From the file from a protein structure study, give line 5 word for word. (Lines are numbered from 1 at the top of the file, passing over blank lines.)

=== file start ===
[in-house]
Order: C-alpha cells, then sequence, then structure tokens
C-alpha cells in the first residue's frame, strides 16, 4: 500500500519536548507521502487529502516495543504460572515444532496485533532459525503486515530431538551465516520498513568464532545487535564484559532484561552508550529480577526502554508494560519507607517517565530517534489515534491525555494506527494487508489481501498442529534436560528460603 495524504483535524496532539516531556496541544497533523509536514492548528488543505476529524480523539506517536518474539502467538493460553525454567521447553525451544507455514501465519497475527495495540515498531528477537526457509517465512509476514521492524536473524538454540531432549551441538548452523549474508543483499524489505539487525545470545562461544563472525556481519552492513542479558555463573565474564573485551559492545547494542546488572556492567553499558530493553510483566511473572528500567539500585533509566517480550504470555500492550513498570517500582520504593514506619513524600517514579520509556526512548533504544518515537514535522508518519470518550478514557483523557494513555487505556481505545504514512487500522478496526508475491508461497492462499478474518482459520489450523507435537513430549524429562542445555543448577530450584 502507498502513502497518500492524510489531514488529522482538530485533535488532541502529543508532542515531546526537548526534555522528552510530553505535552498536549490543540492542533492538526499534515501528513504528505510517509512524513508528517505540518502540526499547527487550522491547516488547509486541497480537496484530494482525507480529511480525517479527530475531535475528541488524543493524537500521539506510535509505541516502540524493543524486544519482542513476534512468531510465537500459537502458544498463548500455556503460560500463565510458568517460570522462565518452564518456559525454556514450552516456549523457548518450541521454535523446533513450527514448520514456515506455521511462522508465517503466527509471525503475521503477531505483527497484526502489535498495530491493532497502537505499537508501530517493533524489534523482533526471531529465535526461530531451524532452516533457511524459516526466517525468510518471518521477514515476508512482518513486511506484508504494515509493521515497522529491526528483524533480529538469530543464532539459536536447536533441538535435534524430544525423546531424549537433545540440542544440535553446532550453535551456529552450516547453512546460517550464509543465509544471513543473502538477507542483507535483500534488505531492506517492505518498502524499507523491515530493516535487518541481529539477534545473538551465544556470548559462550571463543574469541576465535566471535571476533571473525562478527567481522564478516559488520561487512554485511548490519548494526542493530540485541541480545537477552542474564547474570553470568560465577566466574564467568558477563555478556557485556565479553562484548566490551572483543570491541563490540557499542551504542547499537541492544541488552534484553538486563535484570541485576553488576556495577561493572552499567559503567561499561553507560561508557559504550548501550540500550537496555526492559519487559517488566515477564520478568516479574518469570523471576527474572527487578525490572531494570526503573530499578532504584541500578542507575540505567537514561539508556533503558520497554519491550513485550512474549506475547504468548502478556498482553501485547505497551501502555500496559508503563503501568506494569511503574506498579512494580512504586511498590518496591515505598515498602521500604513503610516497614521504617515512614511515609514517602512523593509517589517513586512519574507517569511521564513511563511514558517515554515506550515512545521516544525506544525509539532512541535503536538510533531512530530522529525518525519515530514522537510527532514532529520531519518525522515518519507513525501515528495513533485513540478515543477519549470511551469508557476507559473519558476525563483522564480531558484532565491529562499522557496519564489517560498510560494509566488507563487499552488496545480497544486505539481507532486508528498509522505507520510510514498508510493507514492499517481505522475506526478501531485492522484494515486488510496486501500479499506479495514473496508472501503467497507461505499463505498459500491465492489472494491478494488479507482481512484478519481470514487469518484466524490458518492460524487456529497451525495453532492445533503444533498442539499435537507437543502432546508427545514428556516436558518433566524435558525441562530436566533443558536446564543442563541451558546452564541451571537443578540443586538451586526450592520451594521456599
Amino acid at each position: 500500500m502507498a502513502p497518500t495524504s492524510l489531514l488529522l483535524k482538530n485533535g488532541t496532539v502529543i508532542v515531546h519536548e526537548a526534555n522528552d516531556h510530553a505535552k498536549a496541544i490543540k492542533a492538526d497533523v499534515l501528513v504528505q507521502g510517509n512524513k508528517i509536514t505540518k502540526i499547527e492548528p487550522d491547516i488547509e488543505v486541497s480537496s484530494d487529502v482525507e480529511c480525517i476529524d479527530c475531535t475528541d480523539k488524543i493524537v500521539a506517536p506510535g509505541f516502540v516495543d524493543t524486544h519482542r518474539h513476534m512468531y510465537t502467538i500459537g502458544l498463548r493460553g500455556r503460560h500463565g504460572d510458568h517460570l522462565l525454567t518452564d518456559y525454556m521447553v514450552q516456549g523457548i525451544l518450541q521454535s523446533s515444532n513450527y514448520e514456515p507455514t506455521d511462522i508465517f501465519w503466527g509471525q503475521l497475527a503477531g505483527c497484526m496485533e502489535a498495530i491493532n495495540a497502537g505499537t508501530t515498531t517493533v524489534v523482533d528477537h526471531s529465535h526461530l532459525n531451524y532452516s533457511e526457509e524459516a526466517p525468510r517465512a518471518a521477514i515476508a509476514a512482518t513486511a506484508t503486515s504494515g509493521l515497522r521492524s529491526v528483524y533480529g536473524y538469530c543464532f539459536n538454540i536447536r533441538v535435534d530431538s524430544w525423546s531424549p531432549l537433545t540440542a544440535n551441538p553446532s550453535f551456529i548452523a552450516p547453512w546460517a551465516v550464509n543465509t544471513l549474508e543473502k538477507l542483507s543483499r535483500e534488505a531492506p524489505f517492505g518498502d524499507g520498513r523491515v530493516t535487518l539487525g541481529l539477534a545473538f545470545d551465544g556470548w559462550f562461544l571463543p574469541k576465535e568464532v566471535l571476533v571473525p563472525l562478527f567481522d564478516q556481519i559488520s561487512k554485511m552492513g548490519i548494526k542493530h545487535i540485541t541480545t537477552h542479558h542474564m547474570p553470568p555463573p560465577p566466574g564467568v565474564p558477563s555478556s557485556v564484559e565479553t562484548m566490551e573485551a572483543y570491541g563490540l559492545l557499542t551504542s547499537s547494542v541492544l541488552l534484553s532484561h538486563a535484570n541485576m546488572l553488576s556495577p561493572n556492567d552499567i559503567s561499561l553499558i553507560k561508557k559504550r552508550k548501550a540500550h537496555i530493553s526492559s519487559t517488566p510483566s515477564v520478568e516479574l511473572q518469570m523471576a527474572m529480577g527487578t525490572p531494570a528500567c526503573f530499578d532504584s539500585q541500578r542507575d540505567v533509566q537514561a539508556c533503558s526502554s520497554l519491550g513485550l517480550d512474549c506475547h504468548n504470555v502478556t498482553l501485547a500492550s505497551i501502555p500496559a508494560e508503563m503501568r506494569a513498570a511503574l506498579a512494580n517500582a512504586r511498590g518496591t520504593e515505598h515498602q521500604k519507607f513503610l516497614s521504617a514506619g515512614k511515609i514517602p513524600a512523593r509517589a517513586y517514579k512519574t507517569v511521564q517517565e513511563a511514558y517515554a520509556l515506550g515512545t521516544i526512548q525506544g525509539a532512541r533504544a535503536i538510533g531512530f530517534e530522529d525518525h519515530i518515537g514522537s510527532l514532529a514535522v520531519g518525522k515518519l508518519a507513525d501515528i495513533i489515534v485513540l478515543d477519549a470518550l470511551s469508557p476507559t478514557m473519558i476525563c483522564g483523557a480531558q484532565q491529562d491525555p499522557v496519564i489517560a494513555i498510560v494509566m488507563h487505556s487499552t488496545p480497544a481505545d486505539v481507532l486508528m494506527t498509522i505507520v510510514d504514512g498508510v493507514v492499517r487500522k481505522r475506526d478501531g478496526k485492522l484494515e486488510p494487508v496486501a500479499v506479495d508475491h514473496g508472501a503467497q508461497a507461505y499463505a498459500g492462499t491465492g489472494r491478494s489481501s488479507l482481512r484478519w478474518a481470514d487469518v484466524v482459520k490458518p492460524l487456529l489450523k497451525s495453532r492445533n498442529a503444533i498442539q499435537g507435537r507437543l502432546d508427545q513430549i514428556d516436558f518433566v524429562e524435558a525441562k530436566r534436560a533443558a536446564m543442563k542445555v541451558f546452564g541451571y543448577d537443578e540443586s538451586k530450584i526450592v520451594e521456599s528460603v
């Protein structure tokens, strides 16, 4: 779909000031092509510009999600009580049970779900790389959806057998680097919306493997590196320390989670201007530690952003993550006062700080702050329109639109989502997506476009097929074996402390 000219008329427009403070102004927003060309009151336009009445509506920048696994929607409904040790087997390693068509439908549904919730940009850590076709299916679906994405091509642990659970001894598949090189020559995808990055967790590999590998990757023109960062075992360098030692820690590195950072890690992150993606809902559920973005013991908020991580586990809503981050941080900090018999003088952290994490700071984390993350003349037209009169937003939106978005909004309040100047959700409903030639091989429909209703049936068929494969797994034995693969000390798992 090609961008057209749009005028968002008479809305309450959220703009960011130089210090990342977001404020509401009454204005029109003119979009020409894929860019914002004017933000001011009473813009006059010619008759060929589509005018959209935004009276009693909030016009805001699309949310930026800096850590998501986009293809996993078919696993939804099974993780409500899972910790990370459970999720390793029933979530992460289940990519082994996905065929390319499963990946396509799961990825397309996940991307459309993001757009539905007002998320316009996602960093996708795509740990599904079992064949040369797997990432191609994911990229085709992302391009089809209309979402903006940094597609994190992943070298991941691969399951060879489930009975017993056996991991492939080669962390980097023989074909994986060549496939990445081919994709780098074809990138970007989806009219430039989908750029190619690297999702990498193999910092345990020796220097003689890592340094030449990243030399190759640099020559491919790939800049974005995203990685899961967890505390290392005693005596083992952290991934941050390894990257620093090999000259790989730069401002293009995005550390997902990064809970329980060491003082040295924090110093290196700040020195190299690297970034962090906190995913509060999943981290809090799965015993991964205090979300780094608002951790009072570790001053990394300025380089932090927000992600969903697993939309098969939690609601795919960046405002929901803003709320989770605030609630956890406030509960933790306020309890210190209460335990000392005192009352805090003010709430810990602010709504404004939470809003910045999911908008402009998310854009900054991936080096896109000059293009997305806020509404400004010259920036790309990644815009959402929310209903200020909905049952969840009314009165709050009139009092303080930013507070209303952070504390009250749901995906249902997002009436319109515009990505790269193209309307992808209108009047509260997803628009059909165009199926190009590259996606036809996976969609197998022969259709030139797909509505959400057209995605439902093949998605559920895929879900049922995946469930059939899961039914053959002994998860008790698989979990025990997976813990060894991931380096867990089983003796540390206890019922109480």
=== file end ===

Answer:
């Protein structure tokens, strides 16, 4: 779909000031092509510009999600009580049970779900790389959806057998680097919306493997590196320390989670201007530690952003993550006062700080702050329109639109989502997506476009097929074996402390 000219008329427009403070102004927003060309009151336009009445509506920048696994929607409904040790087997390693068509439908549904919730940009850590076709299916679906994405091509642990659970001894598949090189020559995808990055967790590999590998990757023109960062075992360098030692820690590195950072890690992150993606809902559920973005013991908020991580586990809503981050941080900090018999003088952290994490700071984390993350003349037209009169937003939106978005909004309040100047959700409903030639091989429909209703049936068929494969797994034995693969000390798992 090609961008057209749009005028968002008479809305309450959220703009960011130089210090990342977001404020509401009454204005029109003119979009020409894929860019914002004017933000001011009473813009006059010619008759060929589509005018959209935004009276009693909030016009805001699309949310930026800096850590998501986009293809996993078919696993939804099974993780409500899972910790990370459970999720390793029933979530992460289940990519082994996905065929390319499963990946396509799961990825397309996940991307459309993001757009539905007002998320316009996602960093996708795509740990599904079992064949040369797997990432191609994911990229085709992302391009089809209309979402903006940094597609994190992943070298991941691969399951060879489930009975017993056996991991492939080669962390980097023989074909994986060549496939990445081919994709780098074809990138970007989806009219430039989908750029190619690297999702990498193999910092345990020796220097003689890592340094030449990243030399190759640099020559491919790939800049974005995203990685899961967890505390290392005693005596083992952290991934941050390894990257620093090999000259790989730069401002293009995005550390997902990064809970329980060491003082040295924090110093290196700040020195190299690297970034962090906190995913509060999943981290809090799965015993991964205090979300780094608002951790009072570790001053990394300025380089932090927000992600969903697993939309098969939690609601795919960046405002929901803003709320989770605030609630956890406030509960933790306020309890210190209460335990000392005192009352805090003010709430810990602010709504404004939470809003910045999911908008402009998310854009900054991936080096896109000059293009997305806020509404400004010259920036790309990644815009959402929310209903200020909905049952969840009314009165709050009139009092303080930013507070209303952070504390009250749901995906249902997002009436319109515009990505790269193209309307992808209108009047509260997803628009059909165009199926190009590259996606036809996976969609197998022969259709030139797909509505959400057209995605439902093949998605559920895929879900049922995946469930059939899961039914053959002994998860008790698989979990025990997976813990060894991931380096867990089983003796540390206890019922109480």